Machynlleth: 2012

“Only when the last tree has died and the last river has been poisoned and the last fish caught will we realise that we cannot eat money” so says the writing on this organic, Fairtrade, cotton tea towel  which I bought at the Centre for Alternative Technology (CAT) in Machynlleth.  The sobering words reflect the ethos of CAT which has moved from just being a Centre for Alternative Technology to becoming a research centre dedicated to the development of sustainable technologies.  CAT was built in 1973 in the disused Llwyngwern slate quarry and provides information on all forms of sustainable living including sustainable architecture, organic farming and ecological friendly living.  I’d known about CAT for many years; friends of mine had been but I wasn’t sure that this was something that would be my cup of tea.  However, all my fears were dispelled from the moment we parked the car and travelled to the site from the car park in a water-powered funicular railway, to the many educational displays, to the vegetarian cafe with home made dishes, to the largest green bookshop in Britain, to the straw bale and rammed earth buildings, to the displays and information on organic gardening, to the solar, hydropower and wind power exhibits, to the quirky shop selling this tea towel and a lot of goods made out of recycled materials.  I bought some glasses made from recycled glass which are really nice.  The site opens itself to small courtyards and cosy seating areas; the weather was beautiful, the day I was there and it was lovely to sit in the sun drinking tea.

The fact is that Machynlleth is more than just CAT; it is a small market town in the Dyfi Valley that was the ‘ancient capital of Wales’ where Owain Glyndwr’s Welsh Parliament was set up in 1404.  Over 700 years ago, Parliament declared that Wednesday would be a weekly Market Day and that has continued ever since.  Bizarrely, Machynlleth’s other claim to fame is that Laura Ashley set up her first shop here in 1961.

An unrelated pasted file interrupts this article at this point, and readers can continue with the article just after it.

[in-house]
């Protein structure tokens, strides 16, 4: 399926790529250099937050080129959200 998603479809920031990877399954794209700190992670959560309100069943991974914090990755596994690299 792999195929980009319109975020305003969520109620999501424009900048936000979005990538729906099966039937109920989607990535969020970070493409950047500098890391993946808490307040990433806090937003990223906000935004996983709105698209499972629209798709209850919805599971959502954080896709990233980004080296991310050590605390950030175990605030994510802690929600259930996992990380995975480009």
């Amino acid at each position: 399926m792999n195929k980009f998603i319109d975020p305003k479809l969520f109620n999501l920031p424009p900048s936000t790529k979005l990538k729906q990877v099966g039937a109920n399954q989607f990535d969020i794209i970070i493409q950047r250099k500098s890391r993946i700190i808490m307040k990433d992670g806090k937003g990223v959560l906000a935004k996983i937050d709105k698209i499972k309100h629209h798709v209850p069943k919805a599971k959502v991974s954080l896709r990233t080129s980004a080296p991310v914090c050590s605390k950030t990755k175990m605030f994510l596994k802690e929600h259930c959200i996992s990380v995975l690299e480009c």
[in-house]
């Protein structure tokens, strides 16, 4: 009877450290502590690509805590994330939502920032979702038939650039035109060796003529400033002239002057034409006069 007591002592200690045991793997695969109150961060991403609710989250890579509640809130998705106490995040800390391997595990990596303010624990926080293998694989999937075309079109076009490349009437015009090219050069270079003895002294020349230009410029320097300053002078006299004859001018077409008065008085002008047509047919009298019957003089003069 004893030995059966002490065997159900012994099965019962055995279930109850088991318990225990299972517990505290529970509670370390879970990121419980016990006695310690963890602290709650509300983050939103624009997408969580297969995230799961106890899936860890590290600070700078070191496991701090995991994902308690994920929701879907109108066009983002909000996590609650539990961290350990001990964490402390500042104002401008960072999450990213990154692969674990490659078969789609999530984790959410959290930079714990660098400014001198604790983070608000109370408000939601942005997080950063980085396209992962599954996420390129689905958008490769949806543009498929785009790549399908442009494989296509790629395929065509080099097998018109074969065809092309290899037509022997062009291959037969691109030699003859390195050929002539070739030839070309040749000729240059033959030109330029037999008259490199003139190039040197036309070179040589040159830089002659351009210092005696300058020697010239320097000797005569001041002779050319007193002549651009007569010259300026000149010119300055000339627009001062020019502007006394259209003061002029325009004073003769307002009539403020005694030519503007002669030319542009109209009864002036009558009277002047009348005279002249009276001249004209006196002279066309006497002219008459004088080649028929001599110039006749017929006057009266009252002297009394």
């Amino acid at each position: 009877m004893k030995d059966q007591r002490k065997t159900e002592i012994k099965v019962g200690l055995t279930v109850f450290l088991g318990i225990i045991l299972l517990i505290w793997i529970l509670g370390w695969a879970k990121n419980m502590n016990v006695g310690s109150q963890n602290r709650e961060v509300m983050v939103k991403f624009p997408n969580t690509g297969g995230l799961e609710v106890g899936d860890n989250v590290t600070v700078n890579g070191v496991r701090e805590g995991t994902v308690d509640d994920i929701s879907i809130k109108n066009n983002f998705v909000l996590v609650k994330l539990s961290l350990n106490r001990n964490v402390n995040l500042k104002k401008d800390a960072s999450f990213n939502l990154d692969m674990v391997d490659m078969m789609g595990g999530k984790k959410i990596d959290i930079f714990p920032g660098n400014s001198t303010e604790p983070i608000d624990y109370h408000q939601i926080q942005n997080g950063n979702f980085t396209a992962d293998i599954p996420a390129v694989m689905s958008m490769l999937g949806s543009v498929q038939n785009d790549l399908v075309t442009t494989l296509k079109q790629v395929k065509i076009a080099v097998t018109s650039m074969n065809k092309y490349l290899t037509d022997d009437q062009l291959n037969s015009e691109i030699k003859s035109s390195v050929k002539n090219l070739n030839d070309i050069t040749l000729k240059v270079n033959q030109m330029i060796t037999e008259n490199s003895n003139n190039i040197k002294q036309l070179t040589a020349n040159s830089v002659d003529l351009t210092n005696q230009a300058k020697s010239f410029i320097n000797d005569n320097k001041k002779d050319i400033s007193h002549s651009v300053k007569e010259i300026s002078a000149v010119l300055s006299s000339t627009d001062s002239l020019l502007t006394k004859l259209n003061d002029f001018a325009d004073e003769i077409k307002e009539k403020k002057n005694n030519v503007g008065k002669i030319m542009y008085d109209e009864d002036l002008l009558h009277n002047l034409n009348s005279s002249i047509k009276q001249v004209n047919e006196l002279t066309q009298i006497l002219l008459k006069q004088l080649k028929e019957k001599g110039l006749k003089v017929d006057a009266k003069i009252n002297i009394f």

No matter how good the day I visited CAT was, and how much I enjoyed it, how important CAT’s research and information is,  I can’t help thinking that several months after I visited Machynlleth it was the place that 5 year old April Jones was abducted and murdered in October 2012.  It is difficult to erase the memory of the pink balloons that residents released around the town to celebrate what would have been her sixth birthday. Her body has never been found although Mark Bridger was found guilty of murder.

CAT was definitely the place for tea towels and I do enjoy both of mine which are made from 100% organic cotton; they are an unusual shape, almost square. I like that difference

Click below to return to the Virtual Tea Towel Museum



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